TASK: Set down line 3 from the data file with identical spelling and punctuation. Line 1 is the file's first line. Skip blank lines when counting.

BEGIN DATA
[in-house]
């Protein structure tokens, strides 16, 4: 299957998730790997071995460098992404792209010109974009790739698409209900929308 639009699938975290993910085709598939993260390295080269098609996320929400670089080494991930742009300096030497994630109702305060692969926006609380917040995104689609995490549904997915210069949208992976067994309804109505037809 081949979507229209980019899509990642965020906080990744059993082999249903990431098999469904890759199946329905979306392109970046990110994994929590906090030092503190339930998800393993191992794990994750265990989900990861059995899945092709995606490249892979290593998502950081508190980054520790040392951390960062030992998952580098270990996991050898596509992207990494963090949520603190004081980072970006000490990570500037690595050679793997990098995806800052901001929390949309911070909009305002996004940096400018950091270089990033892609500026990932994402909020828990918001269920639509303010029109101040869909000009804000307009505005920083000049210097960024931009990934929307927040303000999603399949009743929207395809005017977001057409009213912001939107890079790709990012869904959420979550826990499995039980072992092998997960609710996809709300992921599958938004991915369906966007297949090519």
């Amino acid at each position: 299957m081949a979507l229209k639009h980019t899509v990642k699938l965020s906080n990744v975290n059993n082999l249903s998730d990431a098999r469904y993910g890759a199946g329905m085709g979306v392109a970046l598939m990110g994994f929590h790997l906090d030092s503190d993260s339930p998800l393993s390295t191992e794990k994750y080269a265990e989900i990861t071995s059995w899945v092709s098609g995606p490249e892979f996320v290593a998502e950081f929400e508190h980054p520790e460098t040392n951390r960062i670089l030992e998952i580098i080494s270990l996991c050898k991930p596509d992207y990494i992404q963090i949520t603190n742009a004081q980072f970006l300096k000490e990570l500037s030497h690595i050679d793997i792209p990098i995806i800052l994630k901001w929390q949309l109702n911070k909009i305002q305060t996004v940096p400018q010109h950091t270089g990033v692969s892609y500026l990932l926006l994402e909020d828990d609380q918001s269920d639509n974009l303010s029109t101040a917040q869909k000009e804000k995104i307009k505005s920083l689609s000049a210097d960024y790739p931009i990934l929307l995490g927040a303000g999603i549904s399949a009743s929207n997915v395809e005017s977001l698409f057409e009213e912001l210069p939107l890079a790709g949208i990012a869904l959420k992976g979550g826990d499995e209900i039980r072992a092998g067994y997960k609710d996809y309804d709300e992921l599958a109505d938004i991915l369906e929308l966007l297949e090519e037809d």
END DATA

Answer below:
């Amino acid at each position: 299957m081949a979507l229209k639009h980019t899509v990642k699938l965020s906080n990744v975290n059993n082999l249903s998730d990431a098999r469904y993910g890759a199946g329905m085709g979306v392109a970046l598939m990110g994994f929590h790997l906090d030092s503190d993260s339930p998800l393993s390295t191992e794990k994750y080269a265990e989900i990861t071995s059995w899945v092709s098609g995606p490249e892979f996320v290593a998502e950081f929400e508190h980054p520790e460098t040392n951390r960062i670089l030992e998952i580098i080494s270990l996991c050898k991930p596509d992207y990494i992404q963090i949520t603190n742009a004081q980072f970006l300096k000490e990570l500037s030497h690595i050679d793997i792209p990098i995806i800052l994630k901001w929390q949309l109702n911070k909009i305002q305060t996004v940096p400018q010109h950091t270089g990033v692969s892609y500026l990932l926006l994402e909020d828990d609380q918001s269920d639509n974009l303010s029109t101040a917040q869909k000009e804000k995104i307009k505005s920083l689609s000049a210097d960024y790739p931009i990934l929307l995490g927040a303000g999603i549904s399949a009743s929207n997915v395809e005017s977001l698409f057409e009213e912001l210069p939107l890079a790709g949208i990012a869904l959420k992976g979550g826990d499995e209900i039980r072992a092998g067994y997960k609710d996809y309804d709300e992921l599958a109505d938004i991915l369906e929308l966007l297949e090519e037809d």